Have both Lyman 450;s and a RCBS LAM II.  Had a SAECO and got rid of it, was a good machine but the ergonomics didn't work well with my arthritis.  My original RCBS stripped out the threads that held the sizing die in place and I sent it in to RCBS for repair and they sent me the LAM II as a replacement.  Like them both but refilling the LAM II is a bit more complicated compared to the Lyman.  I don't melt and pour in lube, buy the hollow sticks from White Label.

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porthos posted this 11 October 2023

i have a lyman, rcbs, and 2  saeco's (1 is redding saeco)  i use the saeco's

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Shuz posted this 11 October 2023

Push thru from the bottom sizer types like the Lee greatly reduce, if not totally eliminates the possibility of a long skinny bullet bending as it's being sized. However, lubing must be done as a  separate step. That's where powder coating can be  a solution. 

 

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Qc Pistolero posted this 15 October 2023

My Accurate 46-414L(modified with a slight taper at the base so as to better center it in the case while seating)was used as cast lubed with LLA.I then thought about sizing them(.4595)and while I saw a very slight improvement accuracywise,I kept doing it(45-70   26.5gr 5744 federal mag primer heavy crimp 5 shot groups ave around 2.5 moa metallic sights).Probably the sole genius stroke I'll have in my life,I started sizing nose down in my RCBS sizer.Groups improved slightly with less fliers.

I think that the separate lubing process while taking more time is well worth it.

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fa38 posted this 17 October 2023

If you buy a used RCBS and a part is broke or missing RCBS will usually replace it free or for very little cost.

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gnoahhh posted this 17 October 2023

I use a Lyman 450, an RCBS, a Saeco, and a Star. Same lube in all of them (Javelina 50/50 because it's an old friend of 45 years and serves me for most all my cast bullet needs) and a couple I keep the dies in I use the most, to avoid the changeover process as much as possible. (Lazy? 'Natch.)

I pan lube a lot also, mainly for BPCR bullets. I also employ a fair number of push through dies, but I never bought a single one. I keep a length of 7/8-14 all-thread handy and when I need a new bullet diameter I lop off a chunk and bore/ream it in my lathe. (Chucking reamers come in infinitesimal increments and can be found pretty cheap.)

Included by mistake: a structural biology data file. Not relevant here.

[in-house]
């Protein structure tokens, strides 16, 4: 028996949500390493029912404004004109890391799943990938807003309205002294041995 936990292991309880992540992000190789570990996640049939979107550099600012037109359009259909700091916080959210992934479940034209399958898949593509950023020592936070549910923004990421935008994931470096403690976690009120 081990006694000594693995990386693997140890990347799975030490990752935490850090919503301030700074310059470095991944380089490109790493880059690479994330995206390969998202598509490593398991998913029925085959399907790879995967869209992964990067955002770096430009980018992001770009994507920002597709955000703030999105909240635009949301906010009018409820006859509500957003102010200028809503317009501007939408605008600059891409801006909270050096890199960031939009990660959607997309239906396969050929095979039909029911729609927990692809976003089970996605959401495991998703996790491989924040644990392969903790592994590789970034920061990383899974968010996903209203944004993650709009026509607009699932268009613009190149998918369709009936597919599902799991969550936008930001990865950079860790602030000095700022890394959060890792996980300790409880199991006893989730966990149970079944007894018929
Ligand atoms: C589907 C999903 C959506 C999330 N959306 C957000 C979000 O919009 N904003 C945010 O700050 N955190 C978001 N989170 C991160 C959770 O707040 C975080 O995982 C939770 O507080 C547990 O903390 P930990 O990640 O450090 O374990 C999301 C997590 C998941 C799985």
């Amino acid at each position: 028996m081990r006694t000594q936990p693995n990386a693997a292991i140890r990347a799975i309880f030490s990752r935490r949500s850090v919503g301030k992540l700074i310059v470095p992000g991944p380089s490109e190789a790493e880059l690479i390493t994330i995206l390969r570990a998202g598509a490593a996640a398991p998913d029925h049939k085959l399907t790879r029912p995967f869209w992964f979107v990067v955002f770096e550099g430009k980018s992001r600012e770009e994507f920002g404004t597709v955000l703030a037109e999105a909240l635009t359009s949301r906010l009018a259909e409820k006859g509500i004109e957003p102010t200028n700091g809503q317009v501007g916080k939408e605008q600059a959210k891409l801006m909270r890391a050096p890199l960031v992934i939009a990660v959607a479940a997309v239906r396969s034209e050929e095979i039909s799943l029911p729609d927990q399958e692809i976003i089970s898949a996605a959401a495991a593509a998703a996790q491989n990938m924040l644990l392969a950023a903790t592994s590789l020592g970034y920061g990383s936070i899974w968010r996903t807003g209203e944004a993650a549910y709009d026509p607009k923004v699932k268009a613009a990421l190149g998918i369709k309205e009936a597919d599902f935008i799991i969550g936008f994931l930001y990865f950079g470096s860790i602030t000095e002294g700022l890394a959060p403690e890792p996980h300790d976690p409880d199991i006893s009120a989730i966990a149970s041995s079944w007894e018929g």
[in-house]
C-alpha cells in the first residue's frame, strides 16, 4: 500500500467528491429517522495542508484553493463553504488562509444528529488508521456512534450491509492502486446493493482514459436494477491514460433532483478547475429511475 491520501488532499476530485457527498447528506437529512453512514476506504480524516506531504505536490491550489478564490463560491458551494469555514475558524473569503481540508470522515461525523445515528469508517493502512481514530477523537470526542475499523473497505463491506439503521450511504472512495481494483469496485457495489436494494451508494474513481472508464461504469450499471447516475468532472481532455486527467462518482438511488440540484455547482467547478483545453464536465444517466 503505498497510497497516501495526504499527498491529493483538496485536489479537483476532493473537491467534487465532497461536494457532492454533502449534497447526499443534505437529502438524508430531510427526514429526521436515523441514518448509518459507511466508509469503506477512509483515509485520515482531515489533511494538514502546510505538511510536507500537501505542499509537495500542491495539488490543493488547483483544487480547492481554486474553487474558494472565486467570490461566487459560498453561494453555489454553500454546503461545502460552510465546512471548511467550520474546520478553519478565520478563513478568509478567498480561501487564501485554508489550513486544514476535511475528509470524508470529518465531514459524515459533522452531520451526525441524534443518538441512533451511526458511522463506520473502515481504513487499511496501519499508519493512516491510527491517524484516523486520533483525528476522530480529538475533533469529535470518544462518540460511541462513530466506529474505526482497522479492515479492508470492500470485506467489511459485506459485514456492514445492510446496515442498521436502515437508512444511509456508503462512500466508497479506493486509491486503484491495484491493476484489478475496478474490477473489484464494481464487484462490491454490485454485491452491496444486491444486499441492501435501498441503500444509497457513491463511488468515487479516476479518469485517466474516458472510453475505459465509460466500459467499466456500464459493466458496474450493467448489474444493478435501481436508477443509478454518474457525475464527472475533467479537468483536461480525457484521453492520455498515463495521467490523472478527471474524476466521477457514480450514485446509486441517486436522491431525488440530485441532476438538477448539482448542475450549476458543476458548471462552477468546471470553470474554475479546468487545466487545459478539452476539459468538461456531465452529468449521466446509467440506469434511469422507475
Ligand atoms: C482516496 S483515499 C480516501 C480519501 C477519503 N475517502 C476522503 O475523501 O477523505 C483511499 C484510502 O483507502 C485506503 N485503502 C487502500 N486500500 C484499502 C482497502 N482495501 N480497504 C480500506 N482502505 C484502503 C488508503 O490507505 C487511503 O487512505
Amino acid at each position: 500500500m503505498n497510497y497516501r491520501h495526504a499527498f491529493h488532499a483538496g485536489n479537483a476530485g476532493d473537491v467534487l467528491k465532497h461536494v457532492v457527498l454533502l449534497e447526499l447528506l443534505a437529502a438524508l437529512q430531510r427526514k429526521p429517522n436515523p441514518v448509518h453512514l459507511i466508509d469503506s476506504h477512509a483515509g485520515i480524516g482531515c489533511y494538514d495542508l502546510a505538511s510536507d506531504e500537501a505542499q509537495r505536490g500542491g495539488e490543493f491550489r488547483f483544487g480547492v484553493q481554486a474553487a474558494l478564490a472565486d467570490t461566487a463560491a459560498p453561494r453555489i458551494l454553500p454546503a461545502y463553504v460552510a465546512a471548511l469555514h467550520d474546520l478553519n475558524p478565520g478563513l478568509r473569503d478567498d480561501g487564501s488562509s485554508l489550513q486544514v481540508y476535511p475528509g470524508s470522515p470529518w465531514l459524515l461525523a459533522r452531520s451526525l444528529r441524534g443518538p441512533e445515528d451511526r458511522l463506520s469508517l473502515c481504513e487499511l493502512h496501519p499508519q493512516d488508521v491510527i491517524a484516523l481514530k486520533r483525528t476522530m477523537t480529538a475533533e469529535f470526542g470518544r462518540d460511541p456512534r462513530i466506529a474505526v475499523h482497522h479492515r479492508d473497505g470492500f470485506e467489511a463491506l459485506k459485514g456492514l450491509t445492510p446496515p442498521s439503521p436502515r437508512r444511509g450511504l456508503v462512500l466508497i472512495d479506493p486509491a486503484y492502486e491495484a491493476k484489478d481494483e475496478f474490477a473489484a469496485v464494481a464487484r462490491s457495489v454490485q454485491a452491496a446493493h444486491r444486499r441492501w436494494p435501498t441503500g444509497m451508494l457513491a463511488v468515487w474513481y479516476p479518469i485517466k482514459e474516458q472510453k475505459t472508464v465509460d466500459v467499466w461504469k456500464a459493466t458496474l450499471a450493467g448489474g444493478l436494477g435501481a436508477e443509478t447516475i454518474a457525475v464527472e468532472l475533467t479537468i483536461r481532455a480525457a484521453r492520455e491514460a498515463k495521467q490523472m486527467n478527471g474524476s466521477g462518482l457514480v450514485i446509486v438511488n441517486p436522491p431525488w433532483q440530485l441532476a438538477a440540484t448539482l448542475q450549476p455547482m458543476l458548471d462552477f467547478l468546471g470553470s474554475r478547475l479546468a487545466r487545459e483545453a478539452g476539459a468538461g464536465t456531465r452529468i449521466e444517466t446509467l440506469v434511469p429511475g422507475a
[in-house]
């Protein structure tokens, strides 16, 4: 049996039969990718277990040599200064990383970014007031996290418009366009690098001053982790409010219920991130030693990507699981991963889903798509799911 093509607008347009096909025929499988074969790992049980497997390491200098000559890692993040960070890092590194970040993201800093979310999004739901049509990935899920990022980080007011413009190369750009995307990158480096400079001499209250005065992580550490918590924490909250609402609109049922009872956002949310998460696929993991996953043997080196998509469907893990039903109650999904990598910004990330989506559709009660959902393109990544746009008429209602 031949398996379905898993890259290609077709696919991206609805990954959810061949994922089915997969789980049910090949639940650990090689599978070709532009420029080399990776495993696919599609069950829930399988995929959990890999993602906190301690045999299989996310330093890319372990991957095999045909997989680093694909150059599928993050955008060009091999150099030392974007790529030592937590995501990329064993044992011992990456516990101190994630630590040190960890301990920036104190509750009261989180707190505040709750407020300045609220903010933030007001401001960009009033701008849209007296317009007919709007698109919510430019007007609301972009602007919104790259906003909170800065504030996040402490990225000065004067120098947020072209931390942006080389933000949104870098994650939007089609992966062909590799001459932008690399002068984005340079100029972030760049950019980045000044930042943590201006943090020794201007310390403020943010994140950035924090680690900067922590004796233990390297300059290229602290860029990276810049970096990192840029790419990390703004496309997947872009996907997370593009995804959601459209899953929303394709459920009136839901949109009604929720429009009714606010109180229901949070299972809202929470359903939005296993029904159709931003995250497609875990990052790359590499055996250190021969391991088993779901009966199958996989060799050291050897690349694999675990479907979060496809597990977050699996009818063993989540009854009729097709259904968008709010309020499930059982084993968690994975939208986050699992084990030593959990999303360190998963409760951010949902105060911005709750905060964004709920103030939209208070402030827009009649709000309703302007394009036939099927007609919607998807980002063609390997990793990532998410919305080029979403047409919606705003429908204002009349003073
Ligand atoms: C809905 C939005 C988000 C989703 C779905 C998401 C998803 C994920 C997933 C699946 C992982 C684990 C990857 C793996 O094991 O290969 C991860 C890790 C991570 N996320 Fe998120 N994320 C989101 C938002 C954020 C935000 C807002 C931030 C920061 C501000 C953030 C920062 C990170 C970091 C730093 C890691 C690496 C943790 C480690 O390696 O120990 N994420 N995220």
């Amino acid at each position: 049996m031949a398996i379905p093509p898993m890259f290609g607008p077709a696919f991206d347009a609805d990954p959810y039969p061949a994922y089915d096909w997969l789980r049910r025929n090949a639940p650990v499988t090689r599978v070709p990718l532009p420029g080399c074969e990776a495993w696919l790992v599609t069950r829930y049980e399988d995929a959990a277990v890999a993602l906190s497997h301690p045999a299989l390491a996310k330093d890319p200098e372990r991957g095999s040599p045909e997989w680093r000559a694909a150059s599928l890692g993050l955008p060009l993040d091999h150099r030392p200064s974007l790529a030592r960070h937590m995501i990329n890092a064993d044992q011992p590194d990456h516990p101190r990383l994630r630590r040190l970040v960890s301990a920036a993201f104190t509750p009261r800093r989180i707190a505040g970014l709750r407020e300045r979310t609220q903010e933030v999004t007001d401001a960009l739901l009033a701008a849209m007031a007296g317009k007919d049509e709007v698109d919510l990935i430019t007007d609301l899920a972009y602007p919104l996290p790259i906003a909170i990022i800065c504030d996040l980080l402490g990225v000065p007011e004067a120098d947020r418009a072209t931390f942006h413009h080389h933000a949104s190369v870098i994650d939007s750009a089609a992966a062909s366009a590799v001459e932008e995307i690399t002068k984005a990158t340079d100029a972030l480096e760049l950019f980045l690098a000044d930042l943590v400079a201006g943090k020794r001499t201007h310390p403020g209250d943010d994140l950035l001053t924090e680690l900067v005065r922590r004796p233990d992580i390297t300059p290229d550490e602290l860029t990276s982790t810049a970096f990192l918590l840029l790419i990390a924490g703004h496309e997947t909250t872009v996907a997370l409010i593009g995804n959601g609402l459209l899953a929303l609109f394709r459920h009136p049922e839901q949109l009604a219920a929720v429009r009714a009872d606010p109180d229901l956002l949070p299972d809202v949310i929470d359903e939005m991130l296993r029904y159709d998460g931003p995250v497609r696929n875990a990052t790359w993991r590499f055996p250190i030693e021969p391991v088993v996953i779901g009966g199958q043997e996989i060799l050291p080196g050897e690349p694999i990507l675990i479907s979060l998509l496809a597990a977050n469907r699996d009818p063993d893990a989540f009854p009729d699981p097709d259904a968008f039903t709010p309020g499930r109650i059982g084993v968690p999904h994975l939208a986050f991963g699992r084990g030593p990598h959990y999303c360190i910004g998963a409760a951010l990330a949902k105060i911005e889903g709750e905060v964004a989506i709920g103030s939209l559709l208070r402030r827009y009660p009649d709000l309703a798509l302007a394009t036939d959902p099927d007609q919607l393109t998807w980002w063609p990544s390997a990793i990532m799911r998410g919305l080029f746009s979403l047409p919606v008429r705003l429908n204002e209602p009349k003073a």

The last lubing implement I employ is a Pope-style hand lube pump, for lubing .32-40 bullets at the range and matches. Easy to just go there with a box of loose naked bullets and lube a few as I need them in the course of breech seating and muzzle-breech loading.

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smokyboom posted this 17 October 2023

That's a bit of overachieving there gnoahhh. Very cool pope tool, I was reading about them last night. A good friend is a machinist, so I can always have him modify things as needed. Very cool!

-------- Andrew BPCR in 45-70, and 38-55

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JonB_in_Glencoe posted this 23 October 2023

I use the older style Lyman lube-sizer press (model 45).   While they use the lube sticks with a hole, you can pour molten lube into the reservoir very easily, just be careful to not over fill it.

"you cannot run faster than a bullet" -Idi Amin

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smokyboom posted this 23 October 2023

Had time Sunday to set up and try the Saeco. Overall I stressed for a minute over the lack of instructions. But I figured it out quickly.

Got the die and stem installed, loaded up some lube and five minutes later I was cranking out lubed and sized bullets.

Easy peasy, and we'll worth the simplification of doing it all by hand in multiple stages.

Might get some casting done this week , just so I can play some more. Off to the range next weekend to enjoy the fruits of my labor.

-------- Andrew BPCR in 45-70, and 38-55

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Eutectic posted this 26 October 2023

Yes, long skinny bullets can be a problem in any base first sizer.
One solution is to buy a Lyman or Saeco die larger than the cast diameter. 
Fill the lube grooves, with the lube-sizer then use a Lee nose first die.

Lee dies are inexpensive and easily modified. Lee will make a custom diameter if you need it.